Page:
Some examples of cyber threats include Physical Threats, Application Threats, Network Threats as well as Web-based and Endpoint Threats.
Lost or Stolen Devices are one of the most prevalent mobile threats. The value of a mobile device is not just in its hardware, which can be sold illegally, but also in the potentially sensitive personal and organizational data it could hold.
Downloadable applications can present many types of security issues for mobile devices. Even though these “malicious apps” may seem legitimate when downloaded, they are intentionally created to deceive and defraud users. Some examples of application-based threats include malware, spyware, privacy threats and vulnerable application.
Mobile devices typically support cellular networks as well as local wireless networks (Wi-Fi, Bluetooth). By exploiting weaknesses in the mobile OS or other software used in local or cellular networks, cyber criminals can install malware on your phone without your knowledge.
Attackers use sites that look like official websites tricking users into uploading sensitive data or downloading malicious applications. Users who download the app do not realize that it is a malicious app used to probe the devices for vulnerabilities and disclose data.
Mobile apps connect to data and internal applications using endpoints. These endpoints receive and process data, and then return a response to the mobile device. Endpoints used by the application must be properly coded with authentication and authentication controls to stop and deter attackers. Incorrectly secured endpoints could be the target of an attacker who can use them to compromise the application and steal data to the advantage of the attackers.
Components of Mobile Security
There are several ways in which organisations who use mobile devices can protect themselves from cyber criminals.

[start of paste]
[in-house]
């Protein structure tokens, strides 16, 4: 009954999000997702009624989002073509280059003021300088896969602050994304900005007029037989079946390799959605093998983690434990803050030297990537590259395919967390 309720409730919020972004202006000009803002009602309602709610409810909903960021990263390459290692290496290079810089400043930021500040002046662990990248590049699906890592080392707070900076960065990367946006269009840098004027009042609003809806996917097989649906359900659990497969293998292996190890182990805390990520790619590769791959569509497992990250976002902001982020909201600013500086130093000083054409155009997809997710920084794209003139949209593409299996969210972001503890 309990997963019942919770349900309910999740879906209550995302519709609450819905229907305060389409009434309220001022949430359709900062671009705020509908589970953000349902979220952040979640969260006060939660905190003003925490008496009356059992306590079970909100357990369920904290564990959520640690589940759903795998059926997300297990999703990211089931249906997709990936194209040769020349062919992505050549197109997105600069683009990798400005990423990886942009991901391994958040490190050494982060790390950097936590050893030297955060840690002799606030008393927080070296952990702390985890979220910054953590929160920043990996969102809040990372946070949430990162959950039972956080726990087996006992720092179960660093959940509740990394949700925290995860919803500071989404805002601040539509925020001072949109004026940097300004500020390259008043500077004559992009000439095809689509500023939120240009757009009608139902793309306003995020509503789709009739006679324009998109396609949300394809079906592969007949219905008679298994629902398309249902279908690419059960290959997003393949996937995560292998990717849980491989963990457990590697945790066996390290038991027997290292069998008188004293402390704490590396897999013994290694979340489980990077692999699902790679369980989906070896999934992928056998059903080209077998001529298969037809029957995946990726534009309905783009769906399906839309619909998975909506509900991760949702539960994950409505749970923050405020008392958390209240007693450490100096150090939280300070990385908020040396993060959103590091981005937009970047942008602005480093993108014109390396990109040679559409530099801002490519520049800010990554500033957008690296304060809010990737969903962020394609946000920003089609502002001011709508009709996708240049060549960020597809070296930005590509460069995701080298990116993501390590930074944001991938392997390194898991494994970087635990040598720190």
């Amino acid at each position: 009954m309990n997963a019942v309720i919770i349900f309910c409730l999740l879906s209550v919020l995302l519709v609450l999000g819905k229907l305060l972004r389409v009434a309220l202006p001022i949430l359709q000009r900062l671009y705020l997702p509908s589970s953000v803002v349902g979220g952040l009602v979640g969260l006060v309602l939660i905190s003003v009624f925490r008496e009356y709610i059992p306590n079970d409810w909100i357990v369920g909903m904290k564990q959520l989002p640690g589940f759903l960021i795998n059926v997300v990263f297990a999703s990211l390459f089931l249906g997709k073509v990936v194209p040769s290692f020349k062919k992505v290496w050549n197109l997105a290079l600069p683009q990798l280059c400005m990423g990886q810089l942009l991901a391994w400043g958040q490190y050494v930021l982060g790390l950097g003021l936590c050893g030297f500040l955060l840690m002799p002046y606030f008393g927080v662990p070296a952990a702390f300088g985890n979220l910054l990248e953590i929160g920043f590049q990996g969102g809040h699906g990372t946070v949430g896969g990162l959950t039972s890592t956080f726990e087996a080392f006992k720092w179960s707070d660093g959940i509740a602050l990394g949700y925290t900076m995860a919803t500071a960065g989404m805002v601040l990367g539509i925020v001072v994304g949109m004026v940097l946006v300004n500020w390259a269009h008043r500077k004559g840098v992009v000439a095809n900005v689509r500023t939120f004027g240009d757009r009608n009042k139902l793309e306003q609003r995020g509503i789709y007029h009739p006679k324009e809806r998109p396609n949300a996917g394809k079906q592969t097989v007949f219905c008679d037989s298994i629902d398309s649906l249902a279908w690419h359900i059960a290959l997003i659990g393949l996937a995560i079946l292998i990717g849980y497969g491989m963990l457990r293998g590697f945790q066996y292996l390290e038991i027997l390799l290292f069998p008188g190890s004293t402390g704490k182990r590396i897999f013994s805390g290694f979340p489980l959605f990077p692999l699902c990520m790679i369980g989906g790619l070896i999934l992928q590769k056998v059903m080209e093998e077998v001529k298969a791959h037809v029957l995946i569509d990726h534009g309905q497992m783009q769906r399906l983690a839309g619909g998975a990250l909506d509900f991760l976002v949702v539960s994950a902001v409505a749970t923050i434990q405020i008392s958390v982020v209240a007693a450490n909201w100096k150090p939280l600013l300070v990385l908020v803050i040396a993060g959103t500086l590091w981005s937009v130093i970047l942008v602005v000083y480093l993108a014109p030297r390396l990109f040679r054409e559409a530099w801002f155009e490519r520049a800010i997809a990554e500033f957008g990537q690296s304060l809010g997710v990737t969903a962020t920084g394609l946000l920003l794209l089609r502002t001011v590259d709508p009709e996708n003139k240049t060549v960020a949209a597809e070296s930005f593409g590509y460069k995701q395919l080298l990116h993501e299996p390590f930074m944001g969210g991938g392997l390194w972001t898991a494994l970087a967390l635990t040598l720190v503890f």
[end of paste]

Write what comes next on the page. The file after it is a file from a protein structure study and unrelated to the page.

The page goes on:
Below are some of the components of cybersecurity strategies used to protect organization from attacks directed towards mobile devices:
- Penetration scanners: Automated scanning services can be used to find vulnerabilities in endpoints. While this is not the only cybersecurity that should be used on endpoints, it is the first step in finding authentication and authorization issues that could be used to compromise data security.
- Auditing and device control: While administrators cannot remote control a smartphone or tablet, they can require users to install remote wiping capabilities and tracking services. GPS can be used to locate a stolen device, and remote wiping software will remove all critical data should it be stolen.
- Email security: is one of the biggest threats to any organizations. Email services are usually added to a mobile device so that users can obtain their email messages. Any phishing messages could target mobile devices with malicious links or attachments. Email filters should block messages that contain suspicious links and attachments.
It is also important to create BYOD and mobile device policies that instruct users what can and cannot be installed on the device.
As more users shift from computer to mobile to search for information and services, we see an obvious growing trend in mobile attacks. Businesses are being put at risk for regulatory compliance violations, stolen user data, and more importantly, loss of user trust, bringing irreparable damage to brand reputation.
YESsafe AppProtect+ stays abreast with the ever-evolving malware attacks, is continuously being updated to keep abreast with evolving new threats.